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Photo: Bloomberg
Photo: Bloomberg

Opinion | A gangrenous wound that could block India’s economic recovery

Reforms in the power sector are urgent if the country is to eliminate distortions that keep the economy below its potential

Ever since it returned to power with a thumping majority this summer, the government of Prime Minister Narendra Modi has been dealing with interruptions to rosy straight-line projections. A cyclical economic downturn exacerbated by continuing banking sector issues, a severe contraction in automobile sector demand, and, most recently, a seven-year low in industrial output appear to have jolted the government.

Even as the government scrambles to respond to this slowdown, structural impediments to long-term growth have been festering. One area where the wounds threaten to turn gangrenous is in the power sector. India’s power sector is a mixed tale of positive and negative developments over the last 10 years.

Electricity is critical to fulfilling the growth aspirations of a developing economy. It fuels industry, agriculture, and, consequently, consumer demand. India has made impressive strides in the power sector over the last 15 years. It is now the third-largest producer and consumer of power in the world. To mix some metaphors, with an installed capacity of 350 gigawatts (GW), India is a global powerhouse. With an annual electricity production estimated at about 1,300 billion units, India’s power generation has been growing at approximately 6-7% a year over the last 10 years, keeping pace with real gross domestic product (GDP) growth. Installed capacity has been growing faster than GDP at nearly 11% per annum over the last decade. India has diversified sources of power, with thermal coal/gas constituting 66%, nuclear 2%, renewables 13%, and hydro power 19% of installed capacity. The renewables component is growing rapidly with both solar and wind expected to generate 175GW of power by 2022.

The power sector in an economy is typically broken into three segments: Generation, transmission and distribution. These three segments and power trading are regulated in India under a consolidated and modernized Electricity Act of 2003, which was promulgated during the tenure of former prime minister Atal Bihari Vajpayee. It is a landmark regulation that opened the way for the power sector to keep pace with a fast-growing economy by bringing competition to the generation and distribution segments. Generation was fully de-licensed and distribution by private companies was permitted under license for rural and urban areas. The Act of 2003 catalysed power generation in the country, including for captive power plants.

Believe it or not, India has an overall surplus of power in terms of generation today. The real trouble is that this power is not available where and when it is needed. Geographically, the north and north-east of the country are short of power, particularly during peak periods. Jammu and Kashmir, for instance, has a 20% deficit both for normal and peak periods, and Uttar Pradesh is chronically short of power. At the same time, capacity utilization for thermal plants measured by plant load factor (PLF) has been declining. This decline in PLF arises from a combination of non-availability of fuel, surplus capacity/inadequate demand in geographical pockets, and competition from other sources of power.

The transmission and distribution segments are in much deeper trouble. Growth in transmission capacity and investment, particularly for inter-regional movement, has fallen short of the requirement. Distribution companies (discoms), most often owned by the states, are deeply indebted to banks and have also accumulated accounts payable to upstream companies. The central government’s Ujjwal Discom Assurance Yojana (UDAY) scheme has been a mixed success, with some relief of the debt burden borne by discoms and moderate performance improvements in transmission and distribution (T&D) losses.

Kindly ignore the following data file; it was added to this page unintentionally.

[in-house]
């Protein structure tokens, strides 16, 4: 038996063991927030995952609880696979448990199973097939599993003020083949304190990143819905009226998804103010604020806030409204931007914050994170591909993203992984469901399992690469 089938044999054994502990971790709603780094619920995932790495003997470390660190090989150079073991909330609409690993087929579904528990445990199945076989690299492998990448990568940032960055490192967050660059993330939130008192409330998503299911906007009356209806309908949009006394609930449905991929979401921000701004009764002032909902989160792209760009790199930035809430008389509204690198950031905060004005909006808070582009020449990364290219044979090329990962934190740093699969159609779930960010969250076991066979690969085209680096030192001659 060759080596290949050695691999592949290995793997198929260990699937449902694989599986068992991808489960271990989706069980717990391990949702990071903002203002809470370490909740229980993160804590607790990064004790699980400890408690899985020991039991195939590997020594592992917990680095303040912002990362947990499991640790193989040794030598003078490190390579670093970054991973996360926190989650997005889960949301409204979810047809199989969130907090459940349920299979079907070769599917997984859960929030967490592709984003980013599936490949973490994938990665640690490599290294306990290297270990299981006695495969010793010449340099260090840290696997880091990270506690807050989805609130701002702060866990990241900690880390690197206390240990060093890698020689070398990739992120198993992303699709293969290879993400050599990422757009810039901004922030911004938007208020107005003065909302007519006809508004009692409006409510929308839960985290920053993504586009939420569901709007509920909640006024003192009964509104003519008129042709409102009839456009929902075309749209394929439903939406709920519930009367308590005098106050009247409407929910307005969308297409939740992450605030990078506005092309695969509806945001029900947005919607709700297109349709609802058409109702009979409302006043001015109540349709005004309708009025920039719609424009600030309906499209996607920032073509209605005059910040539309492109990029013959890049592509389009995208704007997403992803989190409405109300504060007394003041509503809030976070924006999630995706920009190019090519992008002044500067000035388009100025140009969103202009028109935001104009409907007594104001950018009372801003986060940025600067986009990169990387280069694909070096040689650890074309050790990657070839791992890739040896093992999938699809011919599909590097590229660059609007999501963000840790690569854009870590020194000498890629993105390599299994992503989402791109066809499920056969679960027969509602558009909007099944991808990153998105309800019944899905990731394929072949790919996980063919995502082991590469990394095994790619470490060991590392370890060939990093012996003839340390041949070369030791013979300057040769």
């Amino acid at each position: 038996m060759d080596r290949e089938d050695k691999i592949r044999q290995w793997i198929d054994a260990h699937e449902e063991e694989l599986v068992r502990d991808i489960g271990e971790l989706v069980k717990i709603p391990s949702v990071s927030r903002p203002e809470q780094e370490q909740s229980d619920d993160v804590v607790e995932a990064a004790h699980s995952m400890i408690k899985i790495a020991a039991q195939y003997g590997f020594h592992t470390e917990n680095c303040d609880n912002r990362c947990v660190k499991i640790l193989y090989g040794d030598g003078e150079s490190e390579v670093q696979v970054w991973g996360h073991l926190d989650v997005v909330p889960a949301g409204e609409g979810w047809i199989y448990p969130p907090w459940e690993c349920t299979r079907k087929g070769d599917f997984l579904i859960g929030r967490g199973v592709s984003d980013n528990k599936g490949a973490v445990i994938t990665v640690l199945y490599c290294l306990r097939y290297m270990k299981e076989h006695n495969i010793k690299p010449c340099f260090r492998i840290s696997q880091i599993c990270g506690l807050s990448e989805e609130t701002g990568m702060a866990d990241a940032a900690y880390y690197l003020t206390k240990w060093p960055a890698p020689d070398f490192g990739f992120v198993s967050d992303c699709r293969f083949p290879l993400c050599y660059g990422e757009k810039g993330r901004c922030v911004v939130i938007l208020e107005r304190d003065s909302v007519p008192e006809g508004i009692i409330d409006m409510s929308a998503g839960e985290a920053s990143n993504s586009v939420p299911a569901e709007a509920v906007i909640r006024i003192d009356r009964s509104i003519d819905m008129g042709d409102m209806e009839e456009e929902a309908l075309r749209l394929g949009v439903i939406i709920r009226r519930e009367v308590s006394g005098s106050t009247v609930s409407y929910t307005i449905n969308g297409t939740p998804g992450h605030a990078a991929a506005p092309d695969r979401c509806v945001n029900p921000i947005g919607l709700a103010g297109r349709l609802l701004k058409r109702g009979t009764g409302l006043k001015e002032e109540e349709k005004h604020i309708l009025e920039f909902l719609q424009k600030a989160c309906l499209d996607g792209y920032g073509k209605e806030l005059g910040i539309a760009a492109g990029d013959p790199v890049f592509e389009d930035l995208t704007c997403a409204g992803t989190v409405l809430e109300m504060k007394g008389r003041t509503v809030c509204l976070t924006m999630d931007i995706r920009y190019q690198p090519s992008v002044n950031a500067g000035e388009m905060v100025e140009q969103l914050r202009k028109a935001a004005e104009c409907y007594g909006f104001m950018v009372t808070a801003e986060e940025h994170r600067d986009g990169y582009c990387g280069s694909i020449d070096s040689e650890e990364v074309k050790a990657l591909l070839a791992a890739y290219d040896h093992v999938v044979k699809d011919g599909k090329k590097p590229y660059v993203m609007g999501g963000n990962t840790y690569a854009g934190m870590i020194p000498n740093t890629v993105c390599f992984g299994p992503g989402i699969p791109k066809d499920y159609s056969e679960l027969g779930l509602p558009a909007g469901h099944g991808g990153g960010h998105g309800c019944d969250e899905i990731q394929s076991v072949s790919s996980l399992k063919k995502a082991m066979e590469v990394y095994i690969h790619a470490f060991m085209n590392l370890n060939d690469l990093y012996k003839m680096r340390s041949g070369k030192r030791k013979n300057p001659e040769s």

If the power sector is to play its role in India’s growth, a nuanced set of reforms is now required. The generation side requires reforms that encourage environmental sustainability and a focus on the quality and reliability of electricity. With the renewable share increasing, we need greater emphasis on balancing power sources to overcome the variability of renewable electricity supply. The transmission sector requires investment and the ability to get projects completed. The distribution sector needs radical reforms such that bad debts and accounts payable are dealt with “shock and awe" rather than in drips. Broken balance sheets cannot be fixed incrementally. Looking ahead, state electricity regulatory commissions that govern discoms should be able to set and raise tariffs as necessary. Like with cooking gas, the smarter way to provide subsidies is by removing price interventions for agriculture and residential consumers, and making direct benefit transfers instead. This would eliminate distortionary pricing and level the playing field between sectors.

If these issues continue to fester, power will become a major impediment to India’s growth prospects. Commentators have begun to spew untruths about 5% GDP growth being the new normal. That will become a truism only if we do not address structural issues that hold us back, such as those in the power sector. According to a World Bank report, if distortions in the power sector are reduced, we could add up to 4% to our annual growth rate. Delivering on that idea would certainly be one way to retain the balance of power in future elections.

P.S.: “The past cannot be changed, the future is yet in your power"—Anonymous.

Narayan Ramachandran is chairman, InKlude Labs. Read Narayan’s Mint columns at www.livemint.com/avisiblehand

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